• a report of harassment.
  • a report of discrimination.
  • a breach of company policy.

Exit interview do’s and don’ts


  • Remain neutral.
  • Ask open-ended questions.
  • Maintain confidentiality.
  • Maintain a calm tone throughout the discussion.


  • Provide unconstructive feedback.
  • Get caught up in the details of an incident, and don't express your personal ideas.
  • Make people answer questions they aren't comfortable answering.

Exit interviews should not be used to retain a specific member of staff.

How to summarise exit interview results

Summarising the feedback is one of the most crucial parts of the exit interview process. It allows you to implement the feedback into actionable steps and improve the business. The summary notes should be digitally recorded and categorised for ease of use.

Ways to categorise exit interview feedback

Once the interview’s complete, the qualitative feedback should be recorded and categorised in an organised way. If recorded correctly, you can accumulate a valuable amount of qualitative and quantitative data over time which you’ll then use to spot trends. Many HR professionals review and analyse this information on a quarterly basis to identify any potential business improvements.

Qualitative employee data

  • Any negative / positive experiences mentioned
  • Any suggestions for improvement
  • Employee manager
  • Employee department
  • Employee level (junior / senior / management)

Quantitative employee data

  • Number of years at the company
  • Length of time employed
  • Date of notice
  • Any scoring from exit surveys e.g. 7/10 likely to recommend the employer to a friend
  • Employee performance against target e.g. 60% of target

Trends you may encounter when analysing exit interview feedback

Trends will vary from company to company, but here are some trends that you may typically encounter off the back of exit interviews:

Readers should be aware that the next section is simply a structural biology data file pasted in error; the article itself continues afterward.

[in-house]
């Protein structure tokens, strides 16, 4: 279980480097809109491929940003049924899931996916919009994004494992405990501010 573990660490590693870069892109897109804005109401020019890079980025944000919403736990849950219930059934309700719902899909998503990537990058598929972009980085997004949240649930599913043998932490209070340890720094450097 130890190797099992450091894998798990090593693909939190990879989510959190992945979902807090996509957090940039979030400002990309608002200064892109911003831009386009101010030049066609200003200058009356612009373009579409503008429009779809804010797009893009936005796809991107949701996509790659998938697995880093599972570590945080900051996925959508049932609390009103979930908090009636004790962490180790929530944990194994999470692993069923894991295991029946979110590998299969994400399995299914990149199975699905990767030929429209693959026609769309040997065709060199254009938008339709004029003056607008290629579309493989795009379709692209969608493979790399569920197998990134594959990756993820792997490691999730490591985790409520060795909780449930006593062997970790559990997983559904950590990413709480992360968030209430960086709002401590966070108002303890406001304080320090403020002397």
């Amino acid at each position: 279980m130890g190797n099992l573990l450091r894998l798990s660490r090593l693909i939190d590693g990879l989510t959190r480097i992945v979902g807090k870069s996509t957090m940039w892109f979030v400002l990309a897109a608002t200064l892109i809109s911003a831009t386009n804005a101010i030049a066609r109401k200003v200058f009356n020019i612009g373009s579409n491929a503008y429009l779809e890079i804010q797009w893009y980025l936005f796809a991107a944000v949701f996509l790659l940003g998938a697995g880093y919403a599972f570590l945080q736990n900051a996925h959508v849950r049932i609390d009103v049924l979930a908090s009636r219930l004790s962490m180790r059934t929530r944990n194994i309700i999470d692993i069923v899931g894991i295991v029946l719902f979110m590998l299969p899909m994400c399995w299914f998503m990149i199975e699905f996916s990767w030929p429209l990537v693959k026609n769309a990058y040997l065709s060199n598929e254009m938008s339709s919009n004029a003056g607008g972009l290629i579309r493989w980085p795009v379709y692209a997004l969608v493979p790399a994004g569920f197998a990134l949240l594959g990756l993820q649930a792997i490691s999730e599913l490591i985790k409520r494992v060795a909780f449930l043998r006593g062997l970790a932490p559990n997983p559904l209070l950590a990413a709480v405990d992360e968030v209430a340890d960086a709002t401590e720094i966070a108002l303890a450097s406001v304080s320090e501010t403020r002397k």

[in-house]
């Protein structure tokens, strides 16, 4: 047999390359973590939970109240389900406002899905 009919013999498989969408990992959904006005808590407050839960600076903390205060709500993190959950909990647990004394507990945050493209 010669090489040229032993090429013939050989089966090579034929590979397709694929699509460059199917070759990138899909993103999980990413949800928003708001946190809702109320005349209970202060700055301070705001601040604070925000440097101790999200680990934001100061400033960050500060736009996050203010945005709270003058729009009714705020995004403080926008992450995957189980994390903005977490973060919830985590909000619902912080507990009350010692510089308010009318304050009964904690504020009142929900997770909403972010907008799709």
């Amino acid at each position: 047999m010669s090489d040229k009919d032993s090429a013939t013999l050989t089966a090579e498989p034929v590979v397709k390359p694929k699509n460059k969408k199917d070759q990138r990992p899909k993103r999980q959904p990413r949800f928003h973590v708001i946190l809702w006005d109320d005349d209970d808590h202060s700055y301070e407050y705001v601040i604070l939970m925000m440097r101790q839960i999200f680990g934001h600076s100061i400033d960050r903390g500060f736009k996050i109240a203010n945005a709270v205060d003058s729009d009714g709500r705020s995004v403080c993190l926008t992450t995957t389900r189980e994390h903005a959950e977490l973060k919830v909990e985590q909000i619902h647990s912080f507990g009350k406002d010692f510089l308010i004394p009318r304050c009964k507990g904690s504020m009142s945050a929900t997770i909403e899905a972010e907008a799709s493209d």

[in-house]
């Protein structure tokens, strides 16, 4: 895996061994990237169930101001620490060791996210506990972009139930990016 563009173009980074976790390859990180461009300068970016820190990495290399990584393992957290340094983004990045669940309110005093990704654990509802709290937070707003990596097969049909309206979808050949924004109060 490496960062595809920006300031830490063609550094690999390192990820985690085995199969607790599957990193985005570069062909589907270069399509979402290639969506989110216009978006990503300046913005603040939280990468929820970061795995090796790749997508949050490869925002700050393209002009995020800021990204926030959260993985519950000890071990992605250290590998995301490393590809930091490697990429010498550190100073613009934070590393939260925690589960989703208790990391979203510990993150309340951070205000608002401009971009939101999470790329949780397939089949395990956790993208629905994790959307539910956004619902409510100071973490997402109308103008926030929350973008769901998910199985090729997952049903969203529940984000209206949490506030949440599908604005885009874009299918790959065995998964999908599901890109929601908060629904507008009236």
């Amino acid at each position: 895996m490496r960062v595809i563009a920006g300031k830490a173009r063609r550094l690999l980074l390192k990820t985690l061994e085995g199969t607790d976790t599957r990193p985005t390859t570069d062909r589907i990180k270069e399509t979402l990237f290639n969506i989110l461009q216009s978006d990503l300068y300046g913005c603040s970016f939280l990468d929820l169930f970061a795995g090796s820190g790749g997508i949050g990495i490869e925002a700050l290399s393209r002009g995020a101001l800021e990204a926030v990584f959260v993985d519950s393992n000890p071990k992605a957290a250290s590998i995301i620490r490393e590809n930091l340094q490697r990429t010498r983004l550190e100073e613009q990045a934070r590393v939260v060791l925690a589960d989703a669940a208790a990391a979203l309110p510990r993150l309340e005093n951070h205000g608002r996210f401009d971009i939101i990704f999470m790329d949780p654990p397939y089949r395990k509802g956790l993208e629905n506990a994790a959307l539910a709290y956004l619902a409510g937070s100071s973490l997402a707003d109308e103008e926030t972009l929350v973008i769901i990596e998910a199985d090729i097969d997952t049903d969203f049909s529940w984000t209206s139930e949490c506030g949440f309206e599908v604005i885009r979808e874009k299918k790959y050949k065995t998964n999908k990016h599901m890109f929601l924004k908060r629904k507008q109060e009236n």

• A certain manager has low staff retention
  • Particular members of staff frequently receive negative feedback
  • People tend to leave when they join a particular department/team
  • Changes in company policies have triggered people to leave
  • Consistent dissatisfaction with aspects of how the company is ran
  • Employees tend to leave within a certain number of years of employment
  • Employees frequently leave to join one company competitor in particular

How to share exit interview results with the business

Any feedback from the exit interview should be put to good use and shared with the wider business. What you want to achieve from the feedback will determine who you share it with. Remember, feedback should always be delivered anonymously or in aggregate form, and the employee should be made aware of this ahead of the exit interview.

Sharing with HR

Exit interview information should be shared with HR in all its entirety since it’s HR’s responsibility to notice trends and spot any areas of concern that need escalating. Having access to all the information allows HR to create an organised and visual representation of the feedback that can be easily accessed at any time by authorised personnel.

Sharing with management

Certain aspects of the interview feedback will need to be shared with the management team. Employers should avoid openly discussing any feedback that relates to another member of the management team – this should be done privately. Any points shared with the wider management team should aim to collaboratively correct any cultural, structural or procedural problems.

Sharing with individuals

It may be appropriate to share feedback with specific individuals if they’re mentioned in the exit interview. Any feedback that relates to one person specifically can be relayed on a 1:1 basis in a private setting, rather than in a group setting. Feedback should be constructive, whilst also giving the member of staff an opportunity to share their perspective. Employers should use their discretion and may feel that it’s not necessary to share the feedback with the individual concerned.

Sharing with the wider business

It’s good practice for companies to share regular updates with their staff about improvements from feedback. This could be done on a quarterly basis via an email or a quarterly meeting. This update shouldn’t detail where the feedback has come from specifically or relate to any particular events. Instead, it should explain that the company is always gathering feedback for improvements via surveys, exit interviews, meetings and 1:1s. This will have the benefit of showing employees that you’re proactive in taking feedback seriously. In turn, this will encourage employees to feed back in their own ways.

Potential action points from exit interview feedback

The action points you create from the feedback will vary significantly from organisation to organisation. Here are some examples of action points you might create:

  • Further training for staff members
  • Restructuring
  • Improving company benefits
  • Introducing remote working options
  • Increasing staff wages
  • Improving company culture
  • Developing a clearer progression structure
  • Disciplinary action
  • Investigation into misconduct